It depends. In many real estate and construction transactions, you see a request for either a purchaser, owner, landlord or general contractor to be named as an additional insured or certificate holder to verify coverage of remote loss. However, the terminology and application have be skewed in the industry and are not what you think they may be.
Simply being a certificate holder does not make you an additional insured. The named insured must obtain an endorsement to the policy naming the additional insured. Further, additional insured only applies to Liability Insurance, not Property Insurance, so many of the policies we think are covering us, in fact do not. Further, they normally exclude professional services, such as architects or design professionals, which could leave a huge gap in coverage should damages flow from one of those industries. This gap opens you up to significant risk.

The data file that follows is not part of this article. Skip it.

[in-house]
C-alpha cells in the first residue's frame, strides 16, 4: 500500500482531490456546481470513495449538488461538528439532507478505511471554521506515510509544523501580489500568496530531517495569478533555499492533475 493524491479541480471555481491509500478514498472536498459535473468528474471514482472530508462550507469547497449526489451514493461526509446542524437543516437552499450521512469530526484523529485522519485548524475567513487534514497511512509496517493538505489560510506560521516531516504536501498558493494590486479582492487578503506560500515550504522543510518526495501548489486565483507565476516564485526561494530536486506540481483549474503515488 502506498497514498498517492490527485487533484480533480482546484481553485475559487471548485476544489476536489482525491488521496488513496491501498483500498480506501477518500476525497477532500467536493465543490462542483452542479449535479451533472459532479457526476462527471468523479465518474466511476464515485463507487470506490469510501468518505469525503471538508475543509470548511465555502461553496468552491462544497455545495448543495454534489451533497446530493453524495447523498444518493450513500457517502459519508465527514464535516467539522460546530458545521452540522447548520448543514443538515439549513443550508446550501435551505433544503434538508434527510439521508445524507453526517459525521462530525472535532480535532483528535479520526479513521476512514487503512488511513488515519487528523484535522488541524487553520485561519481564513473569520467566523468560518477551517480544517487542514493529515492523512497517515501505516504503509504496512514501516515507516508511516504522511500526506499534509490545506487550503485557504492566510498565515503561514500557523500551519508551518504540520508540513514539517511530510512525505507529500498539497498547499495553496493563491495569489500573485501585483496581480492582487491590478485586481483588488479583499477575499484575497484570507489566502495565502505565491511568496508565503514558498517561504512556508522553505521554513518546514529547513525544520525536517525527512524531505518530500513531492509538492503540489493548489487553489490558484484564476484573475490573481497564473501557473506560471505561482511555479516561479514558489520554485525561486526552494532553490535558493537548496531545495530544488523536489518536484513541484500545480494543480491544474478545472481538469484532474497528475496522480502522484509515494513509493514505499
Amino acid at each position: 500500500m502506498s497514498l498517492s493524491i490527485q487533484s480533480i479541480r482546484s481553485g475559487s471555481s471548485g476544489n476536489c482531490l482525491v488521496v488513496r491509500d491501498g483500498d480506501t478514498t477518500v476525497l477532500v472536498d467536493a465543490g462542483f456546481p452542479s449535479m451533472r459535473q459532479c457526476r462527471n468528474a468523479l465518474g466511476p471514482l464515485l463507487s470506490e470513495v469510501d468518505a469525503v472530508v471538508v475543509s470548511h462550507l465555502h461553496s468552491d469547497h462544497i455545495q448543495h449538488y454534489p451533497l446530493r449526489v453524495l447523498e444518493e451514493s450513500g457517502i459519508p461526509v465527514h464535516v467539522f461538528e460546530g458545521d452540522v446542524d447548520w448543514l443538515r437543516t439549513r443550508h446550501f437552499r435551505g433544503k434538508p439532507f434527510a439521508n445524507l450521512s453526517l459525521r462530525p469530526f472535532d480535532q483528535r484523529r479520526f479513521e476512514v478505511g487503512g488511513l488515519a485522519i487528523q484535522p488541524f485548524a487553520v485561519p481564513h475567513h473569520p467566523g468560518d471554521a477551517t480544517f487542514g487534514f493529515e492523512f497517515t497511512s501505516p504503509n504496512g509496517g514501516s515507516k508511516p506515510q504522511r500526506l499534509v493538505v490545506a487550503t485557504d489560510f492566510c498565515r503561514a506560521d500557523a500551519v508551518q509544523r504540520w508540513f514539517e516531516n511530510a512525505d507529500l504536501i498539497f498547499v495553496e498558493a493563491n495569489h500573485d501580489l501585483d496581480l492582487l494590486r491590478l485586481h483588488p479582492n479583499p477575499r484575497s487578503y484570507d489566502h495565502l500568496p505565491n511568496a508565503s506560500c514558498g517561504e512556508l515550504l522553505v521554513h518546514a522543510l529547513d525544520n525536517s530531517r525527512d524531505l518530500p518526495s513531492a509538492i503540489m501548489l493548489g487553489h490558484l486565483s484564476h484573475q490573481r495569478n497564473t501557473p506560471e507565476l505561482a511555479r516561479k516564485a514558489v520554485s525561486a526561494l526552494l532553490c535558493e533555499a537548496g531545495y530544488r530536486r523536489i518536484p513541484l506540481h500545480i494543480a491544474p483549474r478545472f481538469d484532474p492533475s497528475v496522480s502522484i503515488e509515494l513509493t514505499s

The bottom line is that a purchaser, owner, landlord or general contractor should require to be named, along with any affiliates of theirs, as an “Additional Insured” by endorsement to the tenant's CGL and Property Insurance policies.
Finally, being an “Additional Named Insured” seems like it would cover all the bases. However, without proper clarification and confirmation from the insurer, it is likely not applicable to the General Contractor or landlord. That is because those protections are typically reserved for the affiliates of the Named Insured, not for lenders, landlords or other unaffiliated parties.
The information contained on this blog is intended to be general information only and not legal advice nor is an attorney-client relationship created by this blog. Laws change frequently and the information on this website may not be up to date, nor is the information intended to be fully comprehensive. If you are involved in a real estate or construction transaction where an insurance policy is at issue, we suggest having legal counsel review such documents to ensure protections.